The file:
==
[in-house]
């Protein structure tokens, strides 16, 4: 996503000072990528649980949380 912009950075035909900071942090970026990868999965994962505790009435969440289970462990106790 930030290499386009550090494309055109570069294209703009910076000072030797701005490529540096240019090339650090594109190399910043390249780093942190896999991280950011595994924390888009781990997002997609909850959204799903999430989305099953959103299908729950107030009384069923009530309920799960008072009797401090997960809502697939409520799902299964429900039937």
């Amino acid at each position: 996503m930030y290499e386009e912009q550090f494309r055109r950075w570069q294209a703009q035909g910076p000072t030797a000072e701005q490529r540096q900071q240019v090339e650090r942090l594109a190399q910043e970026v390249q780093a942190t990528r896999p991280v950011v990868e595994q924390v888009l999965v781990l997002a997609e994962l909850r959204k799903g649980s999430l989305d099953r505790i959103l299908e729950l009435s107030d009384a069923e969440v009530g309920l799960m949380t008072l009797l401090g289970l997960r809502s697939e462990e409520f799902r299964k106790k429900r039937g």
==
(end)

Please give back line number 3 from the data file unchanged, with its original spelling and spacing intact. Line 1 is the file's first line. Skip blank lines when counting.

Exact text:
């Amino acid at each position: 996503m930030y290499e386009e912009q550090f494309r055109r950075w570069q294209a703009q035909g910076p000072t030797a000072e701005q490529r540096q900071q240019v090339e650090r942090l594109a190399q910043e970026v390249q780093a942190t990528r896999p991280v950011v990868e595994q924390v888009l999965v781990l997002a997609e994962l909850r959204k799903g649980s999430l989305d099953r505790i959103l299908e729950l009435s107030d009384a069923e969440v009530g309920l799960m949380t008072l009797l401090g289970l997960r809502s697939e462990e409520f799902r299964k106790k429900r039937g």